Sedimentation at the colloidal scale has been extensively investigated for more than a century [1]. It has been identified as a powerful method for probing the interactions and dynamics in particulate suspensions [2]. A sedimenting suspension is an out-of-equilibrium system and many puzzles in its dynamics remain unresolved [1]. A particular case is when thermally driven Brownian motion is comparable to gravity-induced flow, which corresponds to the Peclet number (Pe) ≈ 1. If there are only a few independent particles in the suspension, their sedimentation velocity is given by the well-known Stokes law. However, in a suspension with finite concentration, the hydrodynamic back flow causes a reduction of the sedimentation velocity (<V>) from the Stokes velocity. Fluctuations in the local particle number density lead to a variance in the sedimentation speed that may diverge up to the smallest container dimension [3].

Nevertheless, the gravity-induced stratification may preclude observation of a divergence of velocity fluctuations [1, 4]. The stratification effects can be delayed by several hours using Brownian particles (Pe < 1). Then it becomes experimentally challenging to separate contributions of gravity-induced advective and thermal diffusive motions. Multispeckle ultra-small-angle X-ray photon correlation spectroscopy (USA-XPCS) was used at beamline ID02 to probe the gradual transition of dynamics in suspensions of charge-stabilised Brownian particles prior to the onset of macroscopic sedimentation front. A key advantage of multispeckle XPCS is that it allows a direction-dependent analysis of the dynamics (e.g., the gravity-induced advective motions along the vertical direction). The ultra-small-angle range provides access to the pertinent length scales.


Fig. 62: a) Schematic representation of sedimentation and the scattering geometry used for multispeckle XPCS. b) Typical intensity autocorrelation functions as a function of elapsed time parallel to the sedimentation direction. c) The ratio of vertical and horizontal functions displaying the purely advective contribution and corresponding temporal evolution.

Figure 62 shows the experimental scheme and typical intensity autocorrelation functions measured along the vertical direction parallel to the sedimentation. The periodic modulation in the autocorrelation function is a signature of the well-defined advective motions that dominate colloid dynamics during early stages of sedimentation. With elapsing time, these periodic modulations become indistinct, corresponding to a decay of advective currents and eventually diffusive motions become the dominating contribution in the dynamics.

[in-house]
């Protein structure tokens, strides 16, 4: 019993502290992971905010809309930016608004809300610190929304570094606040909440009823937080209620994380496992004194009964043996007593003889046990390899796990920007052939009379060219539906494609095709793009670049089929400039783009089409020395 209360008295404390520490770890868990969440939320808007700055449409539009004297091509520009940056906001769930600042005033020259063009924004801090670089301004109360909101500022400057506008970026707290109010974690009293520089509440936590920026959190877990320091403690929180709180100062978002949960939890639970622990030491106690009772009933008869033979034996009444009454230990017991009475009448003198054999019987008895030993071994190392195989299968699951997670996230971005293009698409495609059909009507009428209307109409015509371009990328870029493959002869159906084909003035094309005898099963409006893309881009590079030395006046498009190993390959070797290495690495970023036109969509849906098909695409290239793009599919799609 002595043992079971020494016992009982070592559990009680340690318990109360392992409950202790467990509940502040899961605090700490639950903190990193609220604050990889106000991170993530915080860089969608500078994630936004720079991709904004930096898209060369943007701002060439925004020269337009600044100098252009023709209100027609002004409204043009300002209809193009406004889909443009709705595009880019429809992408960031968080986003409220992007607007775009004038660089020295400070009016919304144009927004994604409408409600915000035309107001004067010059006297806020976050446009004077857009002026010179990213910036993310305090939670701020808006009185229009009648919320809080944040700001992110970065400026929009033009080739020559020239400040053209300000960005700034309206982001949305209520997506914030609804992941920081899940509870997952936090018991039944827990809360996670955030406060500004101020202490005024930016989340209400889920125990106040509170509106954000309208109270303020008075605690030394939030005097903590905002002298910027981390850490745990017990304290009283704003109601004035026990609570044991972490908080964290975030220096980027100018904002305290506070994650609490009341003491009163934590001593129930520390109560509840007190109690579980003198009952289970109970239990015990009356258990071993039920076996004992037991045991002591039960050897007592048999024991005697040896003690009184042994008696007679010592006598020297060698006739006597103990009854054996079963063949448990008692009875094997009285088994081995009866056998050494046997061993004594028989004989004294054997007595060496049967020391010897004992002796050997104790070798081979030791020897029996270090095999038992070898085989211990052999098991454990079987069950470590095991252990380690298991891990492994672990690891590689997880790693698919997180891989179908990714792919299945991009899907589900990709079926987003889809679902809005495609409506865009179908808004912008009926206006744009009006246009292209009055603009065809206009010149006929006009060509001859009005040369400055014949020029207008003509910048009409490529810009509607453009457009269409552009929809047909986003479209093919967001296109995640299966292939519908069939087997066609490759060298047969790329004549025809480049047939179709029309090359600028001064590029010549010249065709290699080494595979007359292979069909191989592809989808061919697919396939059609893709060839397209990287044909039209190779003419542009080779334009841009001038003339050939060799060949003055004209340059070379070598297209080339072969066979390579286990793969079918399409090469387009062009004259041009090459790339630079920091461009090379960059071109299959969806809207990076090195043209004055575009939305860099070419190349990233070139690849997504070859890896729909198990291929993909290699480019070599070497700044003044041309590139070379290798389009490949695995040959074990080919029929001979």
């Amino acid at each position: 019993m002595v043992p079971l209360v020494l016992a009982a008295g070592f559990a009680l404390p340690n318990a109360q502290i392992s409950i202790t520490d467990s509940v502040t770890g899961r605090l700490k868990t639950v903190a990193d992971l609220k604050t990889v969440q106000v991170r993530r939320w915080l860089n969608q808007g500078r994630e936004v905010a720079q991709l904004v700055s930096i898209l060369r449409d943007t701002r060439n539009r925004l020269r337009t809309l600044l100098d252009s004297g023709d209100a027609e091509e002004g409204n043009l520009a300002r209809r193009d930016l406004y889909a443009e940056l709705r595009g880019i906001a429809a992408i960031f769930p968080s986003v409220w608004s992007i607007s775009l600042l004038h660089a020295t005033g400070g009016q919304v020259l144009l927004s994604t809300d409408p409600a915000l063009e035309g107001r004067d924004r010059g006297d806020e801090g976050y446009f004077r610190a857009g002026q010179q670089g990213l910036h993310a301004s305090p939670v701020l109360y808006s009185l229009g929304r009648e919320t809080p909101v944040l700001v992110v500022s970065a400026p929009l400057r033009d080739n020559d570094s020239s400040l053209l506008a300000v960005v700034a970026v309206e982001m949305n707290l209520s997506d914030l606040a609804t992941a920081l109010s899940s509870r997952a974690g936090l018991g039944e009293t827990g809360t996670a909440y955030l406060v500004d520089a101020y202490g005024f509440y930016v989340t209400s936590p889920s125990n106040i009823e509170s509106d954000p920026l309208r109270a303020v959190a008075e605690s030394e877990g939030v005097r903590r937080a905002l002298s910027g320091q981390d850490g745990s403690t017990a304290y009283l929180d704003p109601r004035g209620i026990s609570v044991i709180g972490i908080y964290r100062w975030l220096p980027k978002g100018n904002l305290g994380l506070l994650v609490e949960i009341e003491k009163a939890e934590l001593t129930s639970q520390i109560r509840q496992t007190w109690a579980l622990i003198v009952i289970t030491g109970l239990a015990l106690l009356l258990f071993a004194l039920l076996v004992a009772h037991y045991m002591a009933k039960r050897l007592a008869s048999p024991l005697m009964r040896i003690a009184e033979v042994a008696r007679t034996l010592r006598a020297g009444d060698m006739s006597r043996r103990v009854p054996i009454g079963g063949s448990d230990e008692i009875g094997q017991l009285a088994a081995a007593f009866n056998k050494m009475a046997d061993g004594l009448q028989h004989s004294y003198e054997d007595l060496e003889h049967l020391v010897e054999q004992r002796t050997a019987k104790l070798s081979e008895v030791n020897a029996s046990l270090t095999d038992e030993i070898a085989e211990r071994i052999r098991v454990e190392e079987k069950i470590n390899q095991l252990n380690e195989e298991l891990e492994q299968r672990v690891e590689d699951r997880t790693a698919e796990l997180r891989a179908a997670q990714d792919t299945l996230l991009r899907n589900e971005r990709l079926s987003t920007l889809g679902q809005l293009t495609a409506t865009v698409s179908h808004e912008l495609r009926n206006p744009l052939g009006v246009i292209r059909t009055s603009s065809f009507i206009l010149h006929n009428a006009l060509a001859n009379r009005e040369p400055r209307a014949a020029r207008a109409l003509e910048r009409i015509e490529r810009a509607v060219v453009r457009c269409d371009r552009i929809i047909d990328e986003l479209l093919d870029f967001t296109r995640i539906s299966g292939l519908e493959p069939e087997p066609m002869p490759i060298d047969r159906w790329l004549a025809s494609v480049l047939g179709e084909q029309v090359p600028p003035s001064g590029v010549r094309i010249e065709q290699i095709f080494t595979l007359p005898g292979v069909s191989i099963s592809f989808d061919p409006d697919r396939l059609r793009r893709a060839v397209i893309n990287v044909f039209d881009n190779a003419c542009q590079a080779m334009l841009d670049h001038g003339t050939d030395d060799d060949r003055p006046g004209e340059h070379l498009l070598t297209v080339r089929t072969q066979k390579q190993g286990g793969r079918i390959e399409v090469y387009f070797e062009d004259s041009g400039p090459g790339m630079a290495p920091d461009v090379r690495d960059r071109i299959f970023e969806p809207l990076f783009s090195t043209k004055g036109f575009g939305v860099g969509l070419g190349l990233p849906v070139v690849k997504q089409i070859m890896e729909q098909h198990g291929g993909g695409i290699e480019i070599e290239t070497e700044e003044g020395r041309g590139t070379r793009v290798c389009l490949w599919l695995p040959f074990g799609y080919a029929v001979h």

Measured XPCS correlation functions can be modelled by taking into account the Doppler shifts caused by all particle pairs in the scattering volume in terms of a relatively simple velocity distribution (Figure 62b). The decay of the XPCS correlation function is particularly sensitive to relative velocity fluctuations and the different scattering vector (q) dependence permits the separation of advective contribution (linear in q) from conventional diffusive part (quadratic in q) as shown in Figure 62c. These velocity fluctuations decay over the first hour of the experiment, then measured correlation functions along vertical and horizontal directions become identical. This corresponds to the velocity fluctuations not only slowing down but also decreasing in their overall extent, i.e. the breakup of flow structures over time. This change of dynamic behaviour occurs on a much shorter timescale (minutes) than the appearance of the macroscopic sedimentation front (several hours). Figure 63a displays the sensitivity of the initial conditions on the decay of velocity fluctuations (Vfluc) along the height of the capillary prior to the onset of macroscopic sedimentation front. Nevertheless, once normalised by the initial Vfluc and the characteristic decay time (τ), all data superimpose on an exponential master curve as depicted in Figure 63b. A similar exponential time decay of velocity fluctuations has been observed in non-Brownian systems over larger size scales that is attributed to the concentration stratification effect mentioned above [4]. However, a different mechanism operates in the case of Brownian particles, likely due to the stronger coupling between advective and diffusive motions.


Fig. 63: a) Temporal decay of velocity fluctuations (Vfluc) along the height of sedimentation column (z). b) Normalised Vfluc (to the initial value, V0) as a function of reduced time (with τ the characteristic decay time of velocity fluctuations) for different z and colloid concentrations.

In summary, multispeckle USA-XPCS enabled probing velocity fluctuations over micrometre scales in colloidal sedimentation at low Pe regime (< 1). Well-defined advective motions are manifested as oscillations in the measured intensity autocorrelation functions that can be quantitatively described by a simple model involving velocity fluctuations around a mean sedimentation velocity. When compared to non-Brownian particles, timescales of macroscopic sedimentation and exponential decay of microscopic velocity fluctuations are well separated in the low Pe range. This study illustrates new capabilities offered by multi-speckle USA-XPCS to probe faster out-of-equilibrium processes in colloidal systems. Applications include self-driven active colloids and particles in a strong external flow.

Principal publication and authors

Velocity fluctuations in sedimenting Brownian particles, J. Möller (a,b) and T. Narayanan (a), Phys. Rev. Lett. 118, 198001 (2017); doi: 10.1103/PhysRevLett.118.198001.

(a) ESRF
(b) Present address: European XFEL Facility, Schenefeld (Germany)



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